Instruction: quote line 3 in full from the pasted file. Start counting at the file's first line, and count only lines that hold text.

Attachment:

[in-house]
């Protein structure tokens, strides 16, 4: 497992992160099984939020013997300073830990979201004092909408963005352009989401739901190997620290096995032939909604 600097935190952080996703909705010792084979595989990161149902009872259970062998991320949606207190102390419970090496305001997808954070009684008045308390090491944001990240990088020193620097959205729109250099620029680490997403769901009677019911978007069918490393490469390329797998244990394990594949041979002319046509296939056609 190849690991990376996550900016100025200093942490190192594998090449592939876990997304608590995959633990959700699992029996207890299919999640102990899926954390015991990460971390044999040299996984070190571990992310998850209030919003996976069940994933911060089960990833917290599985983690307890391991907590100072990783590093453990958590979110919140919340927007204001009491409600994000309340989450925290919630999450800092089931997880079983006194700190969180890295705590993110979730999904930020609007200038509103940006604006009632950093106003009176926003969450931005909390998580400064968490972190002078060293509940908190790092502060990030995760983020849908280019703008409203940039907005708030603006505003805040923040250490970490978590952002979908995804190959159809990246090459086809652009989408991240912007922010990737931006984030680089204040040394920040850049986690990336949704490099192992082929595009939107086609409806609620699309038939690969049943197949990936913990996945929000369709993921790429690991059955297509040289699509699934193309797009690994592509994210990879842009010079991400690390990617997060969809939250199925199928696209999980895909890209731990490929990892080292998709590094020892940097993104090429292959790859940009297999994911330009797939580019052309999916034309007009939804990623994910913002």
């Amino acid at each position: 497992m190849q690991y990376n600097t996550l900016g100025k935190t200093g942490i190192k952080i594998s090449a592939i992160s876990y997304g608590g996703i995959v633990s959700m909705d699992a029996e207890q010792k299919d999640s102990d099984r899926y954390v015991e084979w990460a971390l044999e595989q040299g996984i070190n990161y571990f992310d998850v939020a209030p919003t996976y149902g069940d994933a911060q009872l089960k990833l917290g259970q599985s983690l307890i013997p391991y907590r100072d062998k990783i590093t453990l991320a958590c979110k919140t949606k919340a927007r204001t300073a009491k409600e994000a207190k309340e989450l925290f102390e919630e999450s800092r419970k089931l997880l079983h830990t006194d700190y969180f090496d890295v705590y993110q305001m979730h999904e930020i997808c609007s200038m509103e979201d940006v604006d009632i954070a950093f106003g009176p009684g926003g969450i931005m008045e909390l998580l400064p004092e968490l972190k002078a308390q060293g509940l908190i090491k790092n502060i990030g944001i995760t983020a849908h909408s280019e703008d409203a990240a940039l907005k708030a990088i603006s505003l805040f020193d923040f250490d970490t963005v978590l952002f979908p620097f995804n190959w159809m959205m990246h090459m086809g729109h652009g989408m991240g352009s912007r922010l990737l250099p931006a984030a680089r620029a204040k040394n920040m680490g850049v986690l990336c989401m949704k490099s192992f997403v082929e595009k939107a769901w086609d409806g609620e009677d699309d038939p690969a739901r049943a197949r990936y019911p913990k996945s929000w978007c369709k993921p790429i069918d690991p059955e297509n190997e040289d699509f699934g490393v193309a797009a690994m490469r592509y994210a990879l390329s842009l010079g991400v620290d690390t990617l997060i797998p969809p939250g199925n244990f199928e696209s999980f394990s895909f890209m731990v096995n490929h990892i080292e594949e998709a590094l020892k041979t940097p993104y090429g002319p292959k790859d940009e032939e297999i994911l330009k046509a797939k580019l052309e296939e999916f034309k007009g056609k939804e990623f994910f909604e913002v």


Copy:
């Amino acid at each position: 497992m190849q690991y990376n600097t996550l900016g100025k935190t200093g942490i190192k952080i594998s090449a592939i992160s876990y997304g608590g996703i995959v633990s959700m909705d699992a029996e207890q010792k299919d999640s102990d099984r899926y954390v015991e084979w990460a971390l044999e595989q040299g996984i070190n990161y571990f992310d998850v939020a209030p919003t996976y149902g069940d994933a911060q009872l089960k990833l917290g259970q599985s983690l307890i013997p391991y907590r100072d062998k990783i590093t453990l991320a958590c979110k919140t949606k919340a927007r204001t300073a009491k409600e994000a207190k309340e989450l925290f102390e919630e999450s800092r419970k089931l997880l079983h830990t006194d700190y969180f090496d890295v705590y993110q305001m979730h999904e930020i997808c609007s200038m509103e979201d940006v604006d009632i954070a950093f106003g009176p009684g926003g969450i931005m008045e909390l998580l400064p004092e968490l972190k002078a308390q060293g509940l908190i090491k790092n502060i990030g944001i995760t983020a849908h909408s280019e703008d409203a990240a940039l907005k708030a990088i603006s505003l805040f020193d923040f250490d970490t963005v978590l952002f979908p620097f995804n190959w159809m959205m990246h090459m086809g729109h652009g989408m991240g352009s912007r922010l990737l250099p931006a984030a680089r620029a204040k040394n920040m680490g850049v986690l990336c989401m949704k490099s192992f997403v082929e595009k939107a769901w086609d409806g609620e009677d699309d038939p690969a739901r049943a197949r990936y019911p913990k996945s929000w978007c369709k993921p790429i069918d690991p059955e297509n190997e040289d699509f699934g490393v193309a797009a690994m490469r592509y994210a990879l390329s842009l010079g991400v620290d690390t990617l997060i797998p969809p939250g199925n244990f199928e696209s999980f394990s895909f890209m731990v096995n490929h990892i080292e594949e998709a590094l020892k041979t940097p993104y090429g002319p292959k790859d940009e032939e297999i994911l330009k046509a797939k580019l052309e296939e999916f034309k007009g056609k939804e990623f994910f909604e913002v």